“Maybe Investigator Silchenko, acting now as “witness for the prosecution”, will be able to explain what his motives were when he signed an illegal decree requesting to execute the forceful delivery of my son to him? On November 24, 2008 the state officials who were the members of investigation group of the Investigative Committee of the Russian Interior Ministry, Mr Ryabinin, Mr Droganov and Mr Krechtov came to my son’s apartment and took him away – young and healthy – forever from his family under a pretext of a criminal case brought by investigator Karpov and the FSB officials,” said Mrs. Magnitskaya.

“Maybe Investigator Silchenko will be able to tell us why my son was transferred six times between different detention facilities within less than one year. Decisions on each such transfers were taken at the federal level, personally by acting Director of the Federal Penitentiary Service of Russia Lt-general Petrukhin, his deputy General Semeniuk, with direct participation of the Deputy Chief of the Investigative Committee of the Russian Interior Ministry General Logunov and investigator of this committee Mr Silchenko… In total, during his illegal detention, my son was transferred between different cells at least twenty-one times, some transfers were conducted during nights,” said Mrs. Magnitskaya.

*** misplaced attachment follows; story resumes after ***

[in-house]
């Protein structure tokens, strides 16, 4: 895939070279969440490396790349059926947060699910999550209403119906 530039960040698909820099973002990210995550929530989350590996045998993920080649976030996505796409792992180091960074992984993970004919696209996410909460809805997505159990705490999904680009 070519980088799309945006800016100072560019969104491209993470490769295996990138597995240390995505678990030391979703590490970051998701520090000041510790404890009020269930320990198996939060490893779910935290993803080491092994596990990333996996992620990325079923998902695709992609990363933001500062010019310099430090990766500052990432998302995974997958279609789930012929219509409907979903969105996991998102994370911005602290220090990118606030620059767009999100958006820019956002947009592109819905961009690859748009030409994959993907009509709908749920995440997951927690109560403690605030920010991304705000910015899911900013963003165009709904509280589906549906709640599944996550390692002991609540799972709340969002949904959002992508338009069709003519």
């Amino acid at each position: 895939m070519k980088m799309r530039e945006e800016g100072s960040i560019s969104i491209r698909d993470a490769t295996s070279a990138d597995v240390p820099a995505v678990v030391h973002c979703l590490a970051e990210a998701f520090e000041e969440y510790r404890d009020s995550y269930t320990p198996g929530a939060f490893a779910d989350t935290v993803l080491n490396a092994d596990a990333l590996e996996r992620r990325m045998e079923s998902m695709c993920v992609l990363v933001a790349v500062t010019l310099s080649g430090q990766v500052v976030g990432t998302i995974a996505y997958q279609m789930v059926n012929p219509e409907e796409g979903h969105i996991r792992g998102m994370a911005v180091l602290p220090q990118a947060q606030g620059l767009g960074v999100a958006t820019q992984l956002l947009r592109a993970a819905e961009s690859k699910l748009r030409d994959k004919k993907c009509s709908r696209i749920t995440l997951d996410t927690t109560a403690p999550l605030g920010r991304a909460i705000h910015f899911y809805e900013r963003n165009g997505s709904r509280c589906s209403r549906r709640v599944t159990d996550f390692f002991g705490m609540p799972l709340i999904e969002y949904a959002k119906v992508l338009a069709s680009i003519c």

“Sergei died due to violence and torturous conditions that were specifically created for him. This is confirmed by documentary evidence which those who were involved in his death will not be able to hide,” said Mrs. Magnitskaya.

Sergei Magnitsky, an outside lawyer for the Hermitage Fund, was killed in Russian police custody at the age of 37 after he exposed the $230 million theft implicating government officials. He was honored posthumously with 2010 Integrity Award by Transparency International, for his fight against official corruption.